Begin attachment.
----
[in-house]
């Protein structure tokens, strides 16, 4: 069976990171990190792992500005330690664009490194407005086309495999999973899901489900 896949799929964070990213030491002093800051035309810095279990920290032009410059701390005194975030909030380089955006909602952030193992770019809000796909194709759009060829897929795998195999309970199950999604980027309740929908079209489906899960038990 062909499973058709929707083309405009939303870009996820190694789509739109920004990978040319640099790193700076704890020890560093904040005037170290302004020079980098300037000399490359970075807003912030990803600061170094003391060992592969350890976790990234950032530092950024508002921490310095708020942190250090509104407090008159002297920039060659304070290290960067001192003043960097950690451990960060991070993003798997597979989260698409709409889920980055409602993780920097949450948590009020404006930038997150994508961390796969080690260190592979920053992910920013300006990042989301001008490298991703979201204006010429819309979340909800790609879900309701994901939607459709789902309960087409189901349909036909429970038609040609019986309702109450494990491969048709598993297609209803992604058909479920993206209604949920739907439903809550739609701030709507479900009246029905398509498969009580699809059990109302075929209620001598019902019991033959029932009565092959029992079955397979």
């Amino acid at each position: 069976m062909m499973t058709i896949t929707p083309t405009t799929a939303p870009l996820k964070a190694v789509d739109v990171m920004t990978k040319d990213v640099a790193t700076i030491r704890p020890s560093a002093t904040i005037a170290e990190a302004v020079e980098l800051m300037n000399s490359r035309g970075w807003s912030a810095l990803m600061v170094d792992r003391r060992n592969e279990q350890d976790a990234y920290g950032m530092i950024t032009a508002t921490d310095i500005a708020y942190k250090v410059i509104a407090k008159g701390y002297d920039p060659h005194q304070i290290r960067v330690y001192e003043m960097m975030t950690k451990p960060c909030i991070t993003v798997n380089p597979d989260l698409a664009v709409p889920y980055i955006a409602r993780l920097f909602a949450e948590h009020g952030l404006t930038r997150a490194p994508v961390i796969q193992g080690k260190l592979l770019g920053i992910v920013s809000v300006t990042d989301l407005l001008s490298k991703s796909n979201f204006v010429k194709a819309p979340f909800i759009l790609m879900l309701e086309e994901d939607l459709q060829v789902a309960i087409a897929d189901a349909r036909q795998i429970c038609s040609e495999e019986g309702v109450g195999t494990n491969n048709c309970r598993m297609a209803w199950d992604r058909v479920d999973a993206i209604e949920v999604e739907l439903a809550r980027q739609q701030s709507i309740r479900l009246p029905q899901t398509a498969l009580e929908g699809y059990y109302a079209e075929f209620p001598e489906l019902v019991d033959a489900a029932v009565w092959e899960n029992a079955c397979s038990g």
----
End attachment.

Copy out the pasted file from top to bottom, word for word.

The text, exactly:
[in-house]
């Protein structure tokens, strides 16, 4: 069976990171990190792992500005330690664009490194407005086309495999999973899901489900 896949799929964070990213030491002093800051035309810095279990920290032009410059701390005194975030909030380089955006909602952030193992770019809000796909194709759009060829897929795998195999309970199950999604980027309740929908079209489906899960038990 062909499973058709929707083309405009939303870009996820190694789509739109920004990978040319640099790193700076704890020890560093904040005037170290302004020079980098300037000399490359970075807003912030990803600061170094003391060992592969350890976790990234950032530092950024508002921490310095708020942190250090509104407090008159002297920039060659304070290290960067001192003043960097950690451990960060991070993003798997597979989260698409709409889920980055409602993780920097949450948590009020404006930038997150994508961390796969080690260190592979920053992910920013300006990042989301001008490298991703979201204006010429819309979340909800790609879900309701994901939607459709789902309960087409189901349909036909429970038609040609019986309702109450494990491969048709598993297609209803992604058909479920993206209604949920739907439903809550739609701030709507479900009246029905398509498969009580699809059990109302075929209620001598019902019991033959029932009565092959029992079955397979």
């Amino acid at each position: 069976m062909m499973t058709i896949t929707p083309t405009t799929a939303p870009l996820k964070a190694v789509d739109v990171m920004t990978k040319d990213v640099a790193t700076i030491r704890p020890s560093a002093t904040i005037a170290e990190a302004v020079e980098l800051m300037n000399s490359r035309g970075w807003s912030a810095l990803m600061v170094d792992r003391r060992n592969e279990q350890d976790a990234y920290g950032m530092i950024t032009a508002t921490d310095i500005a708020y942190k250090v410059i509104a407090k008159g701390y002297d920039p060659h005194q304070i290290r960067v330690y001192e003043m960097m975030t950690k451990p960060c909030i991070t993003v798997n380089p597979d989260l698409a664009v709409p889920y980055i955006a409602r993780l920097f909602a949450e948590h009020g952030l404006t930038r997150a490194p994508v961390i796969q193992g080690k260190l592979l770019g920053i992910v920013s809000v300006t990042d989301l407005l001008s490298k991703s796909n979201f204006v010429k194709a819309p979340f909800i759009l790609m879900l309701e086309e994901d939607l459709q060829v789902a309960i087409a897929d189901a349909r036909q795998i429970c038609s040609e495999e019986g309702v109450g195999t494990n491969n048709c309970r598993m297609a209803w199950d992604r058909v479920d999973a993206i209604e949920v999604e739907l439903a809550r980027q739609q701030s709507i309740r479900l009246p029905q899901t398509a498969l009580e929908g699809y059990y109302a079209e075929f209620p001598e489906l019902v019991d033959a489900a029932v009565w092959e899960n029992a079955c397979s038990g």